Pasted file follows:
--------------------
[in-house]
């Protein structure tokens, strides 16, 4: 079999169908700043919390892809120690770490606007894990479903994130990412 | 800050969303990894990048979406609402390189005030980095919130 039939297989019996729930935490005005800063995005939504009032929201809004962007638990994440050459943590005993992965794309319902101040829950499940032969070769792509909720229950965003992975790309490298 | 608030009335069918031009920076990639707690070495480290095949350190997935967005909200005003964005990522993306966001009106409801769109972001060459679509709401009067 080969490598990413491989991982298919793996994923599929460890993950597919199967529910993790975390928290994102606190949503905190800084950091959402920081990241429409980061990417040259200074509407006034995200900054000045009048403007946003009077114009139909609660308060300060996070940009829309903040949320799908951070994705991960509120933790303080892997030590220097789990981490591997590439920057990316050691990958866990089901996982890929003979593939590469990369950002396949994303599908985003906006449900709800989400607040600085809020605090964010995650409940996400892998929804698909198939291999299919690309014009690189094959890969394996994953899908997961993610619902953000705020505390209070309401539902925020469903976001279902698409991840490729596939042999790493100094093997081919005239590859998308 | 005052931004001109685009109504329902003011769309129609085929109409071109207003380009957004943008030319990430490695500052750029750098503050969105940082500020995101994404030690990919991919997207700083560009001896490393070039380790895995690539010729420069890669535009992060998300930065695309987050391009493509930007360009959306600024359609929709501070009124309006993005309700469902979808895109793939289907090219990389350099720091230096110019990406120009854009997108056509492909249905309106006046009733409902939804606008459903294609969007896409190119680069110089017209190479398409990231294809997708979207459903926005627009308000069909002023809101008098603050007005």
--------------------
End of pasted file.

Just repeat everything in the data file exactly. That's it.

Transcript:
[in-house]
């Protein structure tokens, strides 16, 4: 079999169908700043919390892809120690770490606007894990479903994130990412 | 800050969303990894990048979406609402390189005030980095919130 039939297989019996729930935490005005800063995005939504009032929201809004962007638990994440050459943590005993992965794309319902101040829950499940032969070769792509909720229950965003992975790309490298 | 608030009335069918031009920076990639707690070495480290095949350190997935967005909200005003964005990522993306966001009106409801769109972001060459679509709401009067 080969490598990413491989991982298919793996994923599929460890993950597919199967529910993790975390928290994102606190949503905190800084950091959402920081990241429409980061990417040259200074509407006034995200900054000045009048403007946003009077114009139909609660308060300060996070940009829309903040949320799908951070994705991960509120933790303080892997030590220097789990981490591997590439920057990316050691990958866990089901996982890929003979593939590469990369950002396949994303599908985003906006449900709800989400607040600085809020605090964010995650409940996400892998929804698909198939291999299919690309014009690189094959890969394996994953899908997961993610619902953000705020505390209070309401539902925020469903976001279902698409991840490729596939042999790493100094093997081919005239590859998308 | 005052931004001109685009109504329902003011769309129609085929109409071109207003380009957004943008030319990430490695500052750029750098503050969105940082500020995101994404030690990919991919997207700083560009001896490393070039380790895995690539010729420069890669535009992060998300930065695309987050391009493509930007360009959306600024359609929709501070009124309006993005309700469902979808895109793939289907090219990389350099720091230096110019990406120009854009997108056509492909249905309106006046009733409902939804606008459903294609969007896409190119680069110089017209190479398409990231294809997708979207459903926005627009308000069909002023809101008098603050007005």